Lloyd Axworthy is chair of the World Refugee Council and a former Canadian foreign minister. Allan Rock is president emeritus of the University of Ottawa and former Canadian ambassador to the United Nations.
The crisis in the Amazon rain forest holds at least two important lessons for humanity. First, decisions by one government about environmental management can have life and death consequences for people all over the world. And second, it is urgent that the international community find ways to influence rogue states whose irresponsible policies accelerate global warming and undermine the collective effort to address the existential threat posed by climate change.
Rain forests are a natural resource of unique value, not just for the countries in which they are found, but for the entire world. There is evidence that their destruction would have a devastating impact on global temperatures, weather patterns and agriculture.
One of the world’s great rain forests is located in the Amazon basin. More than 60 per cent of that rain forest is found in Brazil, where President Jair Bolsonaro’s reckless and irresponsible environmental policies have put it at grave risk. Mr. Bolsonaro has called upon private interests to accelerate deforestation. Emboldened by his urgings, ranchers and loggers have put the torch to vast swaths of the Amazon, where fire outbreaks are up 80 per cent this year. Those fires create a double jeopardy: They release massive amounts of carbon dioxide and they leave a smaller forest to absorb less greenhouse gas.
At first, the fires were left to burn uncontrolled, as the Brazilian government refused to fight them. Faced with a storm of withering criticism, Mr. Bolsonaro finally reversed course and called in the army. Whether it actually tackles the raging blazes remains to be seen.
The outcry came from all over the world because the consequences of Mr. Bolsonaro’s folly will be felt in every global region. Scientists modelling weather patterns have demonstrated that without rain forests, agriculture would face drastic effects not only in the tropics but also in North America, Europe and Asia. Rainfall patterns would change, temperatures would rise and extreme weather events would become more common. Conditions in fragile states would worsen, putting lives at risk from conflict and famine. The number of climate refugees would soar, exerting even greater pressure on an already strained global capacity to manage the forcibly displaced.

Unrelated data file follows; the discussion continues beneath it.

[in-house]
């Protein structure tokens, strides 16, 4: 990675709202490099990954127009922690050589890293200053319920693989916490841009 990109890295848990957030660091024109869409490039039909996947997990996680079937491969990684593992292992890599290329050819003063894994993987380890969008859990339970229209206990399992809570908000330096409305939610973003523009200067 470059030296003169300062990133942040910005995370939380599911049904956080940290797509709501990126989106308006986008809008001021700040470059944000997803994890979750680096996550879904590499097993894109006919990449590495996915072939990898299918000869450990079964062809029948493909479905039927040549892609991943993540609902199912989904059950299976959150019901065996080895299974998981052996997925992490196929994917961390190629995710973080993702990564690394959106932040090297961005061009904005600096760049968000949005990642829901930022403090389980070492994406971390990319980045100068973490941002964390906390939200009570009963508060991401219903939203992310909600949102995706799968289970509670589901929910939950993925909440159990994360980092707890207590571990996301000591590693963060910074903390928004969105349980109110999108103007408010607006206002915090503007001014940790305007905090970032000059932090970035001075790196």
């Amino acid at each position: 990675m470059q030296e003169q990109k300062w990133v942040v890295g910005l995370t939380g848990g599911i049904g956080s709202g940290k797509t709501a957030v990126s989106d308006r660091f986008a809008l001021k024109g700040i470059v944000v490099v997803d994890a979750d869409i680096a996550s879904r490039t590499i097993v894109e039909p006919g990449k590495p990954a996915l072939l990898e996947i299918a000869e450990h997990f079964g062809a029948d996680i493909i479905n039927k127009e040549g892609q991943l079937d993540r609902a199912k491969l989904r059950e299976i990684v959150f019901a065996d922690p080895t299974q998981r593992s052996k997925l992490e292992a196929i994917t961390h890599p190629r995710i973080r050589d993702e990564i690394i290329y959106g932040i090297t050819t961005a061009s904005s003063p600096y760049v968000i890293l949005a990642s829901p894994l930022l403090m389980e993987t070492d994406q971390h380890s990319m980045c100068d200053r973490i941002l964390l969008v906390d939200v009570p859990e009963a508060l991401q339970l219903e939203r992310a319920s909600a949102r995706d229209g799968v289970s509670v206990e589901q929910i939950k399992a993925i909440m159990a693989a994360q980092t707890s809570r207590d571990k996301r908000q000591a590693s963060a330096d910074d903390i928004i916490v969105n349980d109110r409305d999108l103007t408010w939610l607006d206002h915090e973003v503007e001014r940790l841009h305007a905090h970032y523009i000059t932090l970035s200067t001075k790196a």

(It is difficult to believe that 10 years ago there were serious discussions of Brazil acceding to a permanent seat on the UN Security Council, given its (then) political clout and global influence. Mr. Bolsonaro’s appalling behaviour spells the end of that ambition.)
Given what is at stake with climate change, is it acceptable that a single government can unilaterally adopt environmental policies that put millions at risk? Mr. Bolsonaro has claimed the sovereign right to do as he pleases on Brazilian territory and has described as “colonial” all efforts to influence his behaviour.
But sovereignty is not absolute. UN member states have already unanimously decided, by adopting the Responsibility to Protect, that sovereignty must give way when a state is unable or unwilling to stop genocide or other mass atrocities within its own borders. The international community will, as a last resort, step across the “sovereign” border to prevent or stop such mass atrocities from happening – in the name of humanity.
Surely, the same logic applies in the circumstances created by the government of Brazil. Sovereignty is not an absolute value in and of itself. It should not shield a regime that puts lives at risk by deliberately hastening climate change, or whose refusal to act puts one of the planet’s critical environmental resources in jeopardy.
Such governments should know that their intransigence will be met by a collective response. If a tyrant such as Mr. Bolsonaro deliberately burns a rain forest and refuses to reverse course, why not have multilateral green helmets sent across the Brazilian border to extinguish the fires that threaten us all? At the very least, steps must be taken to modify the recalcitrant state’s behaviour, such as an escalating series of denunciations, embargoes and sanctions.
The Group of Seven made a modest start this weekend by committing to assistance in fighting the fires. But Mr. Bolsonaro’s “ecocide” must be confronted more directly or else he will simply find other ways to achieve his purpose. Canada can lead that effort at the UN and elsewhere.
In the Amazon, more than just Brazil’s sovereign interest is at stake. Brazil is the trustee of a critical global asset. If the government of Brazil puts that asset at grave risk, thereby endangering the lives of others around the world, then the international community must act – in the name of humanity.
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